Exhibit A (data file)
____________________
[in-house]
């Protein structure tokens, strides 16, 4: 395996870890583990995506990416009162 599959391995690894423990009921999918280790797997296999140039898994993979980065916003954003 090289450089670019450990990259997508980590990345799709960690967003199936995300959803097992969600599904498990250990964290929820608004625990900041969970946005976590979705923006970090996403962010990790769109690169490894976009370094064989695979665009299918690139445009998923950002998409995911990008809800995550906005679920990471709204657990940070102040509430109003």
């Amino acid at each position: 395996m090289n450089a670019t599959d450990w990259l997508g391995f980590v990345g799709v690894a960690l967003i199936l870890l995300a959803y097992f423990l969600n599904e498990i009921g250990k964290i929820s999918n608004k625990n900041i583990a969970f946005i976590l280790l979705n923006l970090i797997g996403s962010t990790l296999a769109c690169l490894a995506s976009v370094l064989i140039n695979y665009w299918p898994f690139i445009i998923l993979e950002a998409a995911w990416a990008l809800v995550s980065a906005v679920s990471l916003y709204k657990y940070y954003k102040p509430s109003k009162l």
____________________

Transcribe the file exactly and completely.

[in-house]
């Protein structure tokens, strides 16, 4: 395996870890583990995506990416009162 599959391995690894423990009921999918280790797997296999140039898994993979980065916003954003 090289450089670019450990990259997508980590990345799709960690967003199936995300959803097992969600599904498990250990964290929820608004625990900041969970946005976590979705923006970090996403962010990790769109690169490894976009370094064989695979665009299918690139445009998923950002998409995911990008809800995550906005679920990471709204657990940070102040509430109003």
């Amino acid at each position: 395996m090289n450089a670019t599959d450990w990259l997508g391995f980590v990345g799709v690894a960690l967003i199936l870890l995300a959803y097992f423990l969600n599904e498990i009921g250990k964290i929820s999918n608004k625990n900041i583990a969970f946005i976590l280790l979705n923006l970090i797997g996403s962010t990790l296999a769109c690169l490894a995506s976009v370094l064989i140039n695979y665009w299918p898994f690139i445009i998923l993979e950002a998409a995911w990416a990008l809800v995550s980065a906005v679920s990471l916003y709204k657990y940070y954003k102040p509430s109003k009162l």